The League's request that the Director institute a proceeding to revoke the construction permit for the Byron plant was filed in November 1980, when construction was 50 percent complete. The League alleged that a number of issues concerning safe operation of the plant had not been resolved at the construction-permit stage; that some of these had not even been recognized as issues until the nuclear accident at Three Mile Island, Pennsylvania in 1979, which occurred after the construction permit had been issued for the Byron plant; and that Commonwealth Edison did not have enough money to solve the safety problems that the League had identified. In May 1981 the Director denied the League's request to institute a revocation proceeding. He stated that all of the issues raised by the League were being or would be considered in the pending proceeding on Commonwealth Edison's application for an operating license, and he rejected the League's suggestion that consideration of these issues would be prejudiced by the investment that Commonwealth Edison would have sunk in the construction of the plant by the time the Commission was ready to act on its application for an operating license, or by the alleged inability of Commonwealth Edison to spend more money on safety. The Director's denial of the League's request became final in August 1981 when the Commission declined to review his action.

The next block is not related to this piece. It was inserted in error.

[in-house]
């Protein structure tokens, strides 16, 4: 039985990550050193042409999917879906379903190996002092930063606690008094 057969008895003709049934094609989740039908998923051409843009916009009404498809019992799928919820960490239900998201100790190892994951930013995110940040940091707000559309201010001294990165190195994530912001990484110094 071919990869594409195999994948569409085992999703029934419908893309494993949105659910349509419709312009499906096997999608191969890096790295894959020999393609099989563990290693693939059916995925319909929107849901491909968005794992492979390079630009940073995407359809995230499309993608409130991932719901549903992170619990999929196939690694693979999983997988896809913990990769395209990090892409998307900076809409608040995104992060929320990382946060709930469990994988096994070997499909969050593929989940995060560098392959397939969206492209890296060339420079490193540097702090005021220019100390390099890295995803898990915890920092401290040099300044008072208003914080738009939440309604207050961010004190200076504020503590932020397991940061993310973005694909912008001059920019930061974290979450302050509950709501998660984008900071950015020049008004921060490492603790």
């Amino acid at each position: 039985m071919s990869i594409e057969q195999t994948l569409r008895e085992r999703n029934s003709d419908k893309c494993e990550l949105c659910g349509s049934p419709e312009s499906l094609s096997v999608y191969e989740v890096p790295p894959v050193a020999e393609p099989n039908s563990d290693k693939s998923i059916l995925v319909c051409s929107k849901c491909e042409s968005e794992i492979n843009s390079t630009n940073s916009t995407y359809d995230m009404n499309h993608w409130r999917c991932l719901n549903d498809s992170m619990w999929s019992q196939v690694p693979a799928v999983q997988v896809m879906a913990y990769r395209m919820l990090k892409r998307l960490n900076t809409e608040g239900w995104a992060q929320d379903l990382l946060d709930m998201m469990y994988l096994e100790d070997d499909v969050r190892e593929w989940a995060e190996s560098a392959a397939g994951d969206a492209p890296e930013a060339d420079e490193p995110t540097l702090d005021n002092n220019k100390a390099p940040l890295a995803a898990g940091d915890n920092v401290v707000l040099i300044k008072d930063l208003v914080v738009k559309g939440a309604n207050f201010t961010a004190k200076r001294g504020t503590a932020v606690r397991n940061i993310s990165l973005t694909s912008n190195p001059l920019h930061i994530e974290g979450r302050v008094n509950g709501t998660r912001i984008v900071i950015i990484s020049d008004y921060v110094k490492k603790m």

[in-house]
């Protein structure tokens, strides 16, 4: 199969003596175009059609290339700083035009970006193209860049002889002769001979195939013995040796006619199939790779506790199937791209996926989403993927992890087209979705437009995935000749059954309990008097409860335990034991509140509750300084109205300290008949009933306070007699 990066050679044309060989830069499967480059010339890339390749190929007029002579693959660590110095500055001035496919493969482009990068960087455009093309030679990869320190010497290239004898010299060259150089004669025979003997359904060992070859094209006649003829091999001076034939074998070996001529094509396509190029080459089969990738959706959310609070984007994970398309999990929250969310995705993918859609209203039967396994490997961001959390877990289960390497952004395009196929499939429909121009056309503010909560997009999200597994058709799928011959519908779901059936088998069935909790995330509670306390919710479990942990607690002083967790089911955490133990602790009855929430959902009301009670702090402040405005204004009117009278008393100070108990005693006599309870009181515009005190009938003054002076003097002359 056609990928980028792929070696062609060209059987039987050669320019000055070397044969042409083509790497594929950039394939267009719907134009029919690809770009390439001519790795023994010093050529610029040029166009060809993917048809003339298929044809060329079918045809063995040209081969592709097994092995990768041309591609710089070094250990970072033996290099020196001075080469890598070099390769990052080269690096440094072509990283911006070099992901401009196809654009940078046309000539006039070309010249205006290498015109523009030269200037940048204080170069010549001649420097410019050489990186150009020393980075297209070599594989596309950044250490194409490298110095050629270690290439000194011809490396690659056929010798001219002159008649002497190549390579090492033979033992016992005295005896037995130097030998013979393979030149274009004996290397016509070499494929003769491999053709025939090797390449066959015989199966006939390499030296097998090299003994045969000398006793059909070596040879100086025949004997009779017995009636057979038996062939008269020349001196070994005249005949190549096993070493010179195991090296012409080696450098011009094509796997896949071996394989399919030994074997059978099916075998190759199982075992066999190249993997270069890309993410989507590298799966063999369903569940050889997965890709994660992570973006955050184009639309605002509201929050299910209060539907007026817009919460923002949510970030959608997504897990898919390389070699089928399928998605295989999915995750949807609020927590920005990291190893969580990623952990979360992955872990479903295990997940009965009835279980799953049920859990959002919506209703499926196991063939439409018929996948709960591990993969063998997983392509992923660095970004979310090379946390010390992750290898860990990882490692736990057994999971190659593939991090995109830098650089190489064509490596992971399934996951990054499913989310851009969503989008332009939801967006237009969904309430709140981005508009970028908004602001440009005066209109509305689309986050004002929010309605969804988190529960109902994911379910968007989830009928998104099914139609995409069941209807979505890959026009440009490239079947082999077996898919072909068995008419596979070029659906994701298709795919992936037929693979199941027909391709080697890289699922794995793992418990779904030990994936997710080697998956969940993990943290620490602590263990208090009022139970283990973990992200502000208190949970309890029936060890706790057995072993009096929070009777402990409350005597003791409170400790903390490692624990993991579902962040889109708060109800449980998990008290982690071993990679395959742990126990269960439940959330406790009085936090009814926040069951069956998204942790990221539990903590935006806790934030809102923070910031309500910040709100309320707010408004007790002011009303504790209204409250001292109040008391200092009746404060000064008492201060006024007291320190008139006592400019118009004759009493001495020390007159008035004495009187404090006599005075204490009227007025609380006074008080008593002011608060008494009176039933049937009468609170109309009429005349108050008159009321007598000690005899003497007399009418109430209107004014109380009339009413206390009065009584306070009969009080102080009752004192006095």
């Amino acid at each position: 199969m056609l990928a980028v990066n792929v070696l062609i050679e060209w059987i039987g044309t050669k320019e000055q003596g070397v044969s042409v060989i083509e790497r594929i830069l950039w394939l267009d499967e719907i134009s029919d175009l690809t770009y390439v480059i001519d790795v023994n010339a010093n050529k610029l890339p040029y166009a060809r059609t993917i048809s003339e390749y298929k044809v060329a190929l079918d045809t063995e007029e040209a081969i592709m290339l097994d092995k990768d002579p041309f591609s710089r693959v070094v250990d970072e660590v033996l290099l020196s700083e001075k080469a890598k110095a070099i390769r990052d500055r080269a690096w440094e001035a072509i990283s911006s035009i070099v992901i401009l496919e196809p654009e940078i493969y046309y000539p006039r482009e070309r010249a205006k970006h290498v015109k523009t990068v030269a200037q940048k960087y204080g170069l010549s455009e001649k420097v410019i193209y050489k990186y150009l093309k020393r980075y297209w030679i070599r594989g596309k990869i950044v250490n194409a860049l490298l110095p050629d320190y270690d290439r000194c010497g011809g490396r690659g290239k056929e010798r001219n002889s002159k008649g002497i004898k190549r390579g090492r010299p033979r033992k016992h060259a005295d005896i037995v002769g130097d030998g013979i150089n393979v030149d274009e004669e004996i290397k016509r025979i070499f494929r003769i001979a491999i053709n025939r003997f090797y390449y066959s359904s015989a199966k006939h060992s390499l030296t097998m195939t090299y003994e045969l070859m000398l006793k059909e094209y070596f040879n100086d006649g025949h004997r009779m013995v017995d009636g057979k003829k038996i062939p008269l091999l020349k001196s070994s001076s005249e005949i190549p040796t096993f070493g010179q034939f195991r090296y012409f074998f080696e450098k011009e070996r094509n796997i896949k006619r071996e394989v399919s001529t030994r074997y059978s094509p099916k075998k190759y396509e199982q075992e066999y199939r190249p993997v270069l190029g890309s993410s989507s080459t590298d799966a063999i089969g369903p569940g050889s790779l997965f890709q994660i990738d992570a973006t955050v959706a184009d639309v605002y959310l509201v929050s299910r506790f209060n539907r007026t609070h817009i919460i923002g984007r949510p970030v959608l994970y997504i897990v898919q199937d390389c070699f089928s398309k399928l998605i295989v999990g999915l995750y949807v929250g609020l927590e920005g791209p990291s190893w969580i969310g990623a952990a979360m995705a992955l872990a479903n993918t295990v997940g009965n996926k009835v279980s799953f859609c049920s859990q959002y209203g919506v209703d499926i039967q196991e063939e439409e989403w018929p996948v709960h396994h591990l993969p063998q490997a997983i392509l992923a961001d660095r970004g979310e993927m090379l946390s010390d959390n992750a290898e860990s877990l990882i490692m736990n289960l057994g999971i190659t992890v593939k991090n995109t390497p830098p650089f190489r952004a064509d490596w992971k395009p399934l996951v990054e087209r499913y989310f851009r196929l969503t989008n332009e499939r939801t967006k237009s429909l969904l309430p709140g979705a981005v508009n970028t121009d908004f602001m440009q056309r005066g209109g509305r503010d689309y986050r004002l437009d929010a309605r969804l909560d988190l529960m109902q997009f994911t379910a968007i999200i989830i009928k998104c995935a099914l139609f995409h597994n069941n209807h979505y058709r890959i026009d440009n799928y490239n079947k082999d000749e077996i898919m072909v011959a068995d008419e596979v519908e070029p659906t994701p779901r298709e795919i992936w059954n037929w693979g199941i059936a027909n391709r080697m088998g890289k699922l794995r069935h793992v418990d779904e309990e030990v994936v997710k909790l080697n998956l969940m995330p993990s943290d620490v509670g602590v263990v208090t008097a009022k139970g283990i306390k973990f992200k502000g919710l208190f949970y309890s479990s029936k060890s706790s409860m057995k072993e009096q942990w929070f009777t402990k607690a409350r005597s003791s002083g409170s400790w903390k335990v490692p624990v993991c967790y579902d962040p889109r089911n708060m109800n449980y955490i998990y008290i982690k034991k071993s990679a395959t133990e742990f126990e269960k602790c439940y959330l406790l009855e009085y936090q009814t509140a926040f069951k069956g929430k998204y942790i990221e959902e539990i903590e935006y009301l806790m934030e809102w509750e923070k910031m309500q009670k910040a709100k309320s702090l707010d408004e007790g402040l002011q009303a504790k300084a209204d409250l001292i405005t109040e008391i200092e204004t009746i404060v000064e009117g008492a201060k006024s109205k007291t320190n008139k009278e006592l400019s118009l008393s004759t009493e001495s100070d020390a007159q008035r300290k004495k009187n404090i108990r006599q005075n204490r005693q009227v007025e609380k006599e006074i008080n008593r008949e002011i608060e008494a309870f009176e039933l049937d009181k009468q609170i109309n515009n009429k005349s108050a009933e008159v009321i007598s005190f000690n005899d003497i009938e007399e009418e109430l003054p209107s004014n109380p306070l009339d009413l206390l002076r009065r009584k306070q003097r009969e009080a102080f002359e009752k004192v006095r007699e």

We consider first, sua sponte, whether the Director's action in refusing to initiate a
At least on a literal reading of section 2239(b), the Director's action in denying the petitioner's request to initiate a revocation proceeding was not an order, final or otherwise, in a section 2239 proceeding; it was a refusal to initiate such a proceeding; and while the petitioner could in the licensing proceeding to which it was once a party have, if it had remained a party, sought a stay of construction, an immediate hearing on safety questions, or other relief the denial of which might — perhaps — be deemed a final order in a section 2239 proceeding, it did none of these things. The League is emphatic that what it wants is a brand-new proceeding wholly separate from the pending licensing proceeding.